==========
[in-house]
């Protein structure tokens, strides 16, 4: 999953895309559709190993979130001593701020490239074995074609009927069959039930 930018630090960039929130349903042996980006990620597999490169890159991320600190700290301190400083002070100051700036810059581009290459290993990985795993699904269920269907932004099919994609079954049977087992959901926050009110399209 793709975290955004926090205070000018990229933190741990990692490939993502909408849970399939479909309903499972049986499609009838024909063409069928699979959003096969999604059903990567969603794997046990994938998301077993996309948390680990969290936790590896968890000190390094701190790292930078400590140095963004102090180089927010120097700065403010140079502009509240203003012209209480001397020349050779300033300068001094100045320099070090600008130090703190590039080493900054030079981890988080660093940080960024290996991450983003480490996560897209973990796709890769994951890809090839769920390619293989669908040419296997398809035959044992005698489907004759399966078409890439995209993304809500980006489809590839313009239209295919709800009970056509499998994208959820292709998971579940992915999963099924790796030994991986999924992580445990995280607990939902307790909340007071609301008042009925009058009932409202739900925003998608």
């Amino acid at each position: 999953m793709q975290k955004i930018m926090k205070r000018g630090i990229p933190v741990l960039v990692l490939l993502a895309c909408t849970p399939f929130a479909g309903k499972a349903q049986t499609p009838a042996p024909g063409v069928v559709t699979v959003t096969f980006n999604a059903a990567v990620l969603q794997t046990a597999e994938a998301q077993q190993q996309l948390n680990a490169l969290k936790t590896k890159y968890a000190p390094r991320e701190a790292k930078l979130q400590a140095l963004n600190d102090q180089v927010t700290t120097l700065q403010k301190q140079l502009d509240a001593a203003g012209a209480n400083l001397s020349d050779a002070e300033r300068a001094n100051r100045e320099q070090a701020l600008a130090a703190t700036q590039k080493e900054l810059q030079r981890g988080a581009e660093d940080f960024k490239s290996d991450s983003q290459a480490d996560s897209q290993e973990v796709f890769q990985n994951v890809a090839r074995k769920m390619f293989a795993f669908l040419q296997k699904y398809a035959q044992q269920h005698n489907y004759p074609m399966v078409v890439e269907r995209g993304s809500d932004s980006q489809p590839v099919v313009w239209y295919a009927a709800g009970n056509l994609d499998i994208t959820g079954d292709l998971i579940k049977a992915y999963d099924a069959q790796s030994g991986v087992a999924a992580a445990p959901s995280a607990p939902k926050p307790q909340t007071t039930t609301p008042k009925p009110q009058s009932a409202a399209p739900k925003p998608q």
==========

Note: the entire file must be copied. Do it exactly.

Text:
[in-house]
């Protein structure tokens, strides 16, 4: 999953895309559709190993979130001593701020490239074995074609009927069959039930 930018630090960039929130349903042996980006990620597999490169890159991320600190700290301190400083002070100051700036810059581009290459290993990985795993699904269920269907932004099919994609079954049977087992959901926050009110399209 793709975290955004926090205070000018990229933190741990990692490939993502909408849970399939479909309903499972049986499609009838024909063409069928699979959003096969999604059903990567969603794997046990994938998301077993996309948390680990969290936790590896968890000190390094701190790292930078400590140095963004102090180089927010120097700065403010140079502009509240203003012209209480001397020349050779300033300068001094100045320099070090600008130090703190590039080493900054030079981890988080660093940080960024290996991450983003480490996560897209973990796709890769994951890809090839769920390619293989669908040419296997398809035959044992005698489907004759399966078409890439995209993304809500980006489809590839313009239209295919709800009970056509499998994208959820292709998971579940992915999963099924790796030994991986999924992580445990995280607990939902307790909340007071609301008042009925009058009932409202739900925003998608």
């Amino acid at each position: 999953m793709q975290k955004i930018m926090k205070r000018g630090i990229p933190v741990l960039v990692l490939l993502a895309c909408t849970p399939f929130a479909g309903k499972a349903q049986t499609p009838a042996p024909g063409v069928v559709t699979v959003t096969f980006n999604a059903a990567v990620l969603q794997t046990a597999e994938a998301q077993q190993q996309l948390n680990a490169l969290k936790t590896k890159y968890a000190p390094r991320e701190a790292k930078l979130q400590a140095l963004n600190d102090q180089v927010t700290t120097l700065q403010k301190q140079l502009d509240a001593a203003g012209a209480n400083l001397s020349d050779a002070e300033r300068a001094n100051r100045e320099q070090a701020l600008a130090a703190t700036q590039k080493e900054l810059q030079r981890g988080a581009e660093d940080f960024k490239s290996d991450s983003q290459a480490d996560s897209q290993e973990v796709f890769q990985n994951v890809a090839r074995k769920m390619f293989a795993f669908l040419q296997k699904y398809a035959q044992q269920h005698n489907y004759p074609m399966v078409v890439e269907r995209g993304s809500d932004s980006q489809p590839v099919v313009w239209y295919a009927a709800g009970n056509l994609d499998i994208t959820g079954d292709l998971i579940k049977a992915y999963d099924a069959q790796s030994g991986v087992a999924a992580a445990p959901s995280a607990p939902k926050p307790q909340t007071t039930t609301p008042k009925p009110q009058s009932a409202a399209p739900k925003p998608q």